Friday, January 26, 2007

Ganko ramen, Takadanobaba/Waseda

(JR Takadanobaba station, Waseda exit/Tôzai Takadanobaba statio, Waseda exit: Head down Waseda-dôri, after approx 7 min, you'll cross Meiji-dôri in a big intersection. Keep going for three-four minutes until you see Ippûdô [一風堂] on your right-hand side. Dive down the small alley on the left-hand side of Waseda-dôri, just across from Ippûdô. Look for a black, non-descript tent with a bone(!) hanging out in front)

What: Ramen (shio/shôyû)
Recommendation: Shio
Verdict: Highly Addictive
(4.5/5)

The Story
There seems to be a kind of a law out there, that a good ramen joint has a stubborn chef, wh
ose dedication to the noble art of noodling is so absolute that no trivial concern - like pleasing customers - is allowed to interfere with his quest for the perfection of his craft. Now, with the insane competition among restaurants in Tokyo, no one really expects this practice to be upheld. All the more refreshing when someone actually does. Let there be no doubt; Ganko ("stubborn") ramen lives up to its name.

The Place
Well, what can I say? The length this gu
y goes to to not advertise the fact that he is running a business, is impressive. No sign, no poster, just a black, non-descript tent. which covers the entrance of the building. The only signal he sends out to the world that he actually is in there, is the animal bone which hangs on the outside when he's open. Step inside, and it's equally impressive: Five seats in an old (definitely not retro, just plain old), grimy joint, in which the kitchen, filled with monstrous pots and pans filled with heaven knows what, occupies more than half of the space. Here, it's the chef who is god: No excessive talking, no dallying (or the noodles will get soggy), no talking on the mobile. Oh, and if I can't get the taste of the soup right, I don't bother to open the store that day.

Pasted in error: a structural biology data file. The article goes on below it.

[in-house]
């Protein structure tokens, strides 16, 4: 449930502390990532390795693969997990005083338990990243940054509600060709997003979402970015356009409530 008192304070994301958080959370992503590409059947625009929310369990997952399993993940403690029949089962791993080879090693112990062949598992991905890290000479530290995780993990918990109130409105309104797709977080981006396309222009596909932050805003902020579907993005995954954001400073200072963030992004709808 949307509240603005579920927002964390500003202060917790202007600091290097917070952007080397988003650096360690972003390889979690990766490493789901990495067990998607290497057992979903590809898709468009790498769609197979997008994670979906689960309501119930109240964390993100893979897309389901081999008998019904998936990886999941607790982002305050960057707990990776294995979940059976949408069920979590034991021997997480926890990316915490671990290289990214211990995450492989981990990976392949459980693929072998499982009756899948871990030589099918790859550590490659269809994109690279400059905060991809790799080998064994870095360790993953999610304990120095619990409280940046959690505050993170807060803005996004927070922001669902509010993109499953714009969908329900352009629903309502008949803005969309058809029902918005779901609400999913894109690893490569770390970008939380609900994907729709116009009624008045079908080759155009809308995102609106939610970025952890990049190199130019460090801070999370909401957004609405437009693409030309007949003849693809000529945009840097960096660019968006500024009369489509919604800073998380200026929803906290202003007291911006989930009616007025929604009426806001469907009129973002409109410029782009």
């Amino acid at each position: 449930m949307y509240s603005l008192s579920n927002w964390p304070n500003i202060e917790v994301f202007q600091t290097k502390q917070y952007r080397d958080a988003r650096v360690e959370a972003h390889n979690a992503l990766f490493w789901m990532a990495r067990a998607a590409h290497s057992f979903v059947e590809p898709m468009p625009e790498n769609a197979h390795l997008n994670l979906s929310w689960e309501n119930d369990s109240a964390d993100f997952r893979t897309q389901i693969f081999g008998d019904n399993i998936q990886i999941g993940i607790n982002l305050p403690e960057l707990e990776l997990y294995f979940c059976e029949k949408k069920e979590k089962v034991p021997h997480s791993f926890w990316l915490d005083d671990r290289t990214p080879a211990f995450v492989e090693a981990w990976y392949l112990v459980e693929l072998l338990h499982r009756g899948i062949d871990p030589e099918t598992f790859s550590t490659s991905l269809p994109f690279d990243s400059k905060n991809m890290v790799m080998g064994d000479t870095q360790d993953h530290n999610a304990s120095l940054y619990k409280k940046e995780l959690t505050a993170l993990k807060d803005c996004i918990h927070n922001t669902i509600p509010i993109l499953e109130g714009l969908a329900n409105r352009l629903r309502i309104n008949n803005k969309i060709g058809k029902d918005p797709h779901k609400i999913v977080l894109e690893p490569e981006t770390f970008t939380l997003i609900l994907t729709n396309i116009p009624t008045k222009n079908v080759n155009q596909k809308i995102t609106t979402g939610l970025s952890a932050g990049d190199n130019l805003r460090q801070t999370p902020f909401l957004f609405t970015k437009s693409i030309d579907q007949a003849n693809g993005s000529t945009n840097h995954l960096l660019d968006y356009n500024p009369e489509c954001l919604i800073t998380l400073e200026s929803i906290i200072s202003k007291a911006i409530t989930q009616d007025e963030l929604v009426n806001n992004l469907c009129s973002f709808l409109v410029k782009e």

In short: I love it.

The noodles
Go for the shio-ramen (he also serves shôyû and occasionally has periods where he serves experimental ramen, like prawn-based soup stock), 700 yen. Unhurriedly, he'll start preparing the noodles, slicing the pork, heating the seasoning oil. Finally, he puts the bowl on the counter, and pours sizzling, hot oil over the mound of leek on top. At first the soup seems straight-forward; it's nowhere near as sophisticated as Sakurazaka. But then you discover that it has depths, and a unique flavour which no other place I've been to has been able to copy. To put it this way: Sakurazaka makes for a good first impression, but it's ganko's ramen I keep coming back to (and not only because it's just around the corner from my appartment). I admit it; I'm a ganko junkie.

Has the jury reached its verdict?
Must... have... ganko...




1 comment:

Magnolia said...

You write very well.